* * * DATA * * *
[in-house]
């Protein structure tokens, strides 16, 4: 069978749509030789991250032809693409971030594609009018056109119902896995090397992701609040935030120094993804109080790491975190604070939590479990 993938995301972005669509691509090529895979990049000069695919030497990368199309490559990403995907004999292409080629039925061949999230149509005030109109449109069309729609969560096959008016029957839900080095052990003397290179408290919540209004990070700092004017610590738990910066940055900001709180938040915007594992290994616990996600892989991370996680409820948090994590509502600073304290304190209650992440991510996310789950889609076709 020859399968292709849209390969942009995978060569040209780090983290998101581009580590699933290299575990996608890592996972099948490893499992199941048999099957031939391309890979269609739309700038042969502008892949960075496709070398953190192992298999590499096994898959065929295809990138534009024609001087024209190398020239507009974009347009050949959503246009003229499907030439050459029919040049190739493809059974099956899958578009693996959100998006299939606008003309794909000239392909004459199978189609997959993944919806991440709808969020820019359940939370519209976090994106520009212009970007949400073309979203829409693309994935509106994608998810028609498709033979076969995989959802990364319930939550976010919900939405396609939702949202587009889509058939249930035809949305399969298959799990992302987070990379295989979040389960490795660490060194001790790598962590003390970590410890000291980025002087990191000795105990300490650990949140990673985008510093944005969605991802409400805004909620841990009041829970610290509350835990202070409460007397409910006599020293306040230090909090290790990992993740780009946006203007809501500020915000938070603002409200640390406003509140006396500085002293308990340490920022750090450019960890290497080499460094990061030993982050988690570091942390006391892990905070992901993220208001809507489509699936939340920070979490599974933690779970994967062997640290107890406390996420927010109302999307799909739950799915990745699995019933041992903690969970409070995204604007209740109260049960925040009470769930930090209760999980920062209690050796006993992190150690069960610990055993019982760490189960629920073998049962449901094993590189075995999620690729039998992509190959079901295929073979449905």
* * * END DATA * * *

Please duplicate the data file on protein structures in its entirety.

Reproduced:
[in-house]
């Protein structure tokens, strides 16, 4: 069978749509030789991250032809693409971030594609009018056109119902896995090397992701609040935030120094993804109080790491975190604070939590479990 993938995301972005669509691509090529895979990049000069695919030497990368199309490559990403995907004999292409080629039925061949999230149509005030109109449109069309729609969560096959008016029957839900080095052990003397290179408290919540209004990070700092004017610590738990910066940055900001709180938040915007594992290994616990996600892989991370996680409820948090994590509502600073304290304190209650992440991510996310789950889609076709 020859399968292709849209390969942009995978060569040209780090983290998101581009580590699933290299575990996608890592996972099948490893499992199941048999099957031939391309890979269609739309700038042969502008892949960075496709070398953190192992298999590499096994898959065929295809990138534009024609001087024209190398020239507009974009347009050949959503246009003229499907030439050459029919040049190739493809059974099956899958578009693996959100998006299939606008003309794909000239392909004459199978189609997959993944919806991440709808969020820019359940939370519209976090994106520009212009970007949400073309979203829409693309994935509106994608998810028609498709033979076969995989959802990364319930939550976010919900939405396609939702949202587009889509058939249930035809949305399969298959799990992302987070990379295989979040389960490795660490060194001790790598962590003390970590410890000291980025002087990191000795105990300490650990949140990673985008510093944005969605991802409400805004909620841990009041829970610290509350835990202070409460007397409910006599020293306040230090909090290790990992993740780009946006203007809501500020915000938070603002409200640390406003509140006396500085002293308990340490920022750090450019960890290497080499460094990061030993982050988690570091942390006391892990905070992901993220208001809507489509699936939340920070979490599974933690779970994967062997640290107890406390996420927010109302999307799909739950799915990745699995019933041992903690969970409070995204604007209740109260049960925040009470769930930090209760999980920062209690050796006993992190150690069960610990055993019982760490189960629920073998049962449901094993590189075995999620690729039998992509190959079901295929073979449905």